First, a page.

Eighth Annual USA-African Trade and Economic Cooperation Forum
This year, the forum tackles a crucial issue: How Africa can take full advantage of the export opportunities offered by trade with the world's largest economy.
For Africa's smallholder farmers - who dominate the agricultural sector - the challenge involves access to finance and to markets.
This week, business and policy leaders from the United States and Africa are in Nairobi for the eighth annual United States-African trade and economic cooperation forum, Agoa.
The solutions require public and private investments to transform Africa's small-holder-based subsistence agriculture into a highly-productive, efficient, sustainable and competitive system.
Agriculture represents a third of the gross national product of sub-Saharan African countries, and employs two thirds of its workers.
Most of these are smallholder farmers who cultivate a hectare or less of land, and produce one-quarter the average global yield.
Sound investments could quickly and sustainably double or triple this current low yield, and do so while protecting the environment.
The investments needed to trigger such changes have been calculated at up to $39 billion a year for all of sub-Saharan Africa.
The funds will come from a variety of sources: from African governments committed to allocating 10 per cent of their annual budgets to agriculture; from international partners; and from a range of private sector investors, including Africa's own commercial banks.
The latter represents a largely untapped source of funds for agriculture. Although farmers have long been considered "too risky" for lending, we have recently seen close to $200 million in market-based and low-interest loans made available to them from African banks.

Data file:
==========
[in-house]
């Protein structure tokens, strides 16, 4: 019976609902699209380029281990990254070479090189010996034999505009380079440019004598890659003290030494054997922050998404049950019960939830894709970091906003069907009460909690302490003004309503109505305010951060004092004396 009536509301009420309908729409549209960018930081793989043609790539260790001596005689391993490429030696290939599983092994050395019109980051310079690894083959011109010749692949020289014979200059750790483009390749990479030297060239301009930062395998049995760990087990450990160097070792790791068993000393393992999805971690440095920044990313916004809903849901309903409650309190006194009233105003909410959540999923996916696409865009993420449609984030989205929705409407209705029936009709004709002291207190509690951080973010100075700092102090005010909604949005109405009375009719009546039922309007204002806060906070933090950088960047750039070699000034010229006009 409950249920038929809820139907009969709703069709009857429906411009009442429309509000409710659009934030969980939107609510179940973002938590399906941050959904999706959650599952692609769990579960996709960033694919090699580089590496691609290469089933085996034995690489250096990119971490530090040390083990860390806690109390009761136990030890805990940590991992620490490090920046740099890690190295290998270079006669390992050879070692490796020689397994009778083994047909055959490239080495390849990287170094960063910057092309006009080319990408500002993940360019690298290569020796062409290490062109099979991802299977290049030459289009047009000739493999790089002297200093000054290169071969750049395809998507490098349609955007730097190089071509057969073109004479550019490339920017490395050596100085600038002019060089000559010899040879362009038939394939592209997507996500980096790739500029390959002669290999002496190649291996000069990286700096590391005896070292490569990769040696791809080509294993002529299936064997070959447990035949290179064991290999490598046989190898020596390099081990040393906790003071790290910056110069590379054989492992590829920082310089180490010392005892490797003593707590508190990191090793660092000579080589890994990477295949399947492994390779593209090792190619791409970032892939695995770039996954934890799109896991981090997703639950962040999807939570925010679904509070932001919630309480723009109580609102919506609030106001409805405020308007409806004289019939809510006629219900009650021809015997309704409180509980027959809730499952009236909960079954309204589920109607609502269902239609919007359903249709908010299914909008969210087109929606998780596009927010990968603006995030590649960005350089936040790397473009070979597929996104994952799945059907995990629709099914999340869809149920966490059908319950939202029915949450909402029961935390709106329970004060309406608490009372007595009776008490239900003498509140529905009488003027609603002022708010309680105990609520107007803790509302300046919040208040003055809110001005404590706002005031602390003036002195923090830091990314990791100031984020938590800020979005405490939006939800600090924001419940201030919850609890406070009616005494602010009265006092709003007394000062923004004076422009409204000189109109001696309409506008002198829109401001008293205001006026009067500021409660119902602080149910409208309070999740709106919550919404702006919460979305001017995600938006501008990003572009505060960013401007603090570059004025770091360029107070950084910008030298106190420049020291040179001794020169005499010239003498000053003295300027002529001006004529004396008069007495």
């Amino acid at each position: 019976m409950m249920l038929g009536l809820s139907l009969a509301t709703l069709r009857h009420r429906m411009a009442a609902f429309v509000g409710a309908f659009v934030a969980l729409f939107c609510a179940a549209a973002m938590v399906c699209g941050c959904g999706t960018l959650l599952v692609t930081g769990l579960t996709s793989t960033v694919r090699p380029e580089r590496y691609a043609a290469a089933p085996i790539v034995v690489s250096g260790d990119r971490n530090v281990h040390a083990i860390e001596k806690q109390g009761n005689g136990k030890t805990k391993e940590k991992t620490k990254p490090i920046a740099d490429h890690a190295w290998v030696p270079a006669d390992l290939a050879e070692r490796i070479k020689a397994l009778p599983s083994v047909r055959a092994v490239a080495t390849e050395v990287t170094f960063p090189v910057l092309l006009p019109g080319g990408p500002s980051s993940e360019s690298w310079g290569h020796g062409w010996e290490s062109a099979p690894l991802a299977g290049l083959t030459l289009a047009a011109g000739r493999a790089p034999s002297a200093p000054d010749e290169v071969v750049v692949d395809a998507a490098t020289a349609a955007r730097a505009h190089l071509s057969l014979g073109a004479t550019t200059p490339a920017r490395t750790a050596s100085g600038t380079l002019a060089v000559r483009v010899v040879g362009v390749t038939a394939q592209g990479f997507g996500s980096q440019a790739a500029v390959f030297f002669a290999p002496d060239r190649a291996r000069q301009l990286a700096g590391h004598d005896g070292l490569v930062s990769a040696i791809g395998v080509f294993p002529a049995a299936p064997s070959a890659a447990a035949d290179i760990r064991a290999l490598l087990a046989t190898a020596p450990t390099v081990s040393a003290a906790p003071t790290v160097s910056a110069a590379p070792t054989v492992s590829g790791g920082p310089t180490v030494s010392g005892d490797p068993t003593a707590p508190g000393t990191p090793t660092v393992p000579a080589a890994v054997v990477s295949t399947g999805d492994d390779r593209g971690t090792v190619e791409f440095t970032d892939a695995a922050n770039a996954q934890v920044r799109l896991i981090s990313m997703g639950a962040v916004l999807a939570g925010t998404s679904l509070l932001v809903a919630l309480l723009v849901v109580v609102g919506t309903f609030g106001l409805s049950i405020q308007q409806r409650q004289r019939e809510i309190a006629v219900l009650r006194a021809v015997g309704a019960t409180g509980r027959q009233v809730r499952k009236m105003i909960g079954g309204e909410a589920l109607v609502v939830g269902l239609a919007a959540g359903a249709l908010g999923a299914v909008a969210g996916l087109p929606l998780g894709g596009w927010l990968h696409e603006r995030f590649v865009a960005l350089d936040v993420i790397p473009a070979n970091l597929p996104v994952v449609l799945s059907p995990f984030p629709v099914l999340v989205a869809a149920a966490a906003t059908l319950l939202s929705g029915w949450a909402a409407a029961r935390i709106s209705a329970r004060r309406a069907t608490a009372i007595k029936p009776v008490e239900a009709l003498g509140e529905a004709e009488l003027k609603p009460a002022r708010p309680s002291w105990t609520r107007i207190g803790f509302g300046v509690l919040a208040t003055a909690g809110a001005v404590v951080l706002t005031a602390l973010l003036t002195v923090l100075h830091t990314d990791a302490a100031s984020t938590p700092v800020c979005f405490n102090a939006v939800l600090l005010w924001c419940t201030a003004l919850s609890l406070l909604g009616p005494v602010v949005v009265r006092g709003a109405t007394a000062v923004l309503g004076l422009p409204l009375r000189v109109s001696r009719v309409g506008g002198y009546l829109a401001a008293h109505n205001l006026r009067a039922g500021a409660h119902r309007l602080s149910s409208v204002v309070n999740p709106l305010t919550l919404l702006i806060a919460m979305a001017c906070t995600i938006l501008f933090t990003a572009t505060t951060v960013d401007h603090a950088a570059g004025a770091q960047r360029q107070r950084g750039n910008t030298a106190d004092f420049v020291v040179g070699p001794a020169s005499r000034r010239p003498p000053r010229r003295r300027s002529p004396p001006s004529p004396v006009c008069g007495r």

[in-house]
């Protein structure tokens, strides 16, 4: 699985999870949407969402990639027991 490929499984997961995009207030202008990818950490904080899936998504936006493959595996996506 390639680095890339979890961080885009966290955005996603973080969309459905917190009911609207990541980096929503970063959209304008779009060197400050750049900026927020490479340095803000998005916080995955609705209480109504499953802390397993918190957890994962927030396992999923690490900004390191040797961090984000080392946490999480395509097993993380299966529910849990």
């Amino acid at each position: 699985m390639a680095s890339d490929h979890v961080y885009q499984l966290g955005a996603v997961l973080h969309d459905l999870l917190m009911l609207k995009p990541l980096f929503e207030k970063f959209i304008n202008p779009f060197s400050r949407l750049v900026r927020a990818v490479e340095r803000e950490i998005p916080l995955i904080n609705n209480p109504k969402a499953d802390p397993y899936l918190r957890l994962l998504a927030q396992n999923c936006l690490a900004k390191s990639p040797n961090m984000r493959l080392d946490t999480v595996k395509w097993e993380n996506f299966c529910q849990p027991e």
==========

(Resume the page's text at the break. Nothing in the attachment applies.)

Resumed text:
This money is available to smallholder farmers, small-scale agricultural businesses, and African entrepreneurs across the value chain. The seeds of these partnerships are beginning to bear fruit in many parts of Africa.
In Kenya, Equity Bank's programme with AGRA and the International Fund for Agricultural Development, Kilimo Biashara, has provided nearly $10 million to thousands of farmers and agri-businesses. Rural agro-dealers and suppliers have used the loans to stock their shops with improved seeds and fertilisers.
Farmers have used them to purchase these inputs and increase their yields.
AGRA would like to leverage an additional $4 billion in financing for smallholder farmers and agricultural value chains over the next five years.
Such financing can help fill a large gap for cash-strapped farmers, who otherwise have little to invest in their farms, and whose unsustainable farming remains a poverty trap for millions.
Such financing is especially important to women farmers, who produce 60-80 per cent of Africa's food, yet receive less than 10 per cent of rural credit.
o unleash Africa's agricultural potential, women farmers need full and equal access to finance - as well as to land, technologies, extension services and markets.
Such access will enable farmers to produce an abundance of food. But raising productivity is not enough. Farmers must also be able to get that food to markets.
To link farmers to markets, investments are needed: in adequate storage to reduce post-harvest losses; market information systems; food processing and other forms of value addition; in strengthening farmers' associations and ability to negotiate; and in developing the underlying infrastructure.
The region must also develop a unified grading system for agricultural products that meets rigorous standards for trade.
Given the scale of investments needed, AGRA is focusing its efforts on directing resources and building partnerships in areas that have the best chances of success - the breadbasket regions of Africa.
Agoa can open up important market opportunities for agricultural produce from Africa. The challenge will be to produce enough, and to meet the standards required to qualify for market access.
If agricultural productivity remains low, food insecurity and hunger will remain the norm, and export opportunities will be lost.
The United States and Africa should invest in stimulating agricultural growth for millions of Africa's small-holders, enabling them to feed themselves and earn higher incomes from expanded markets.
Only then will the benefits of Agoa reach those who matter most - small-holder farmers, especially women.
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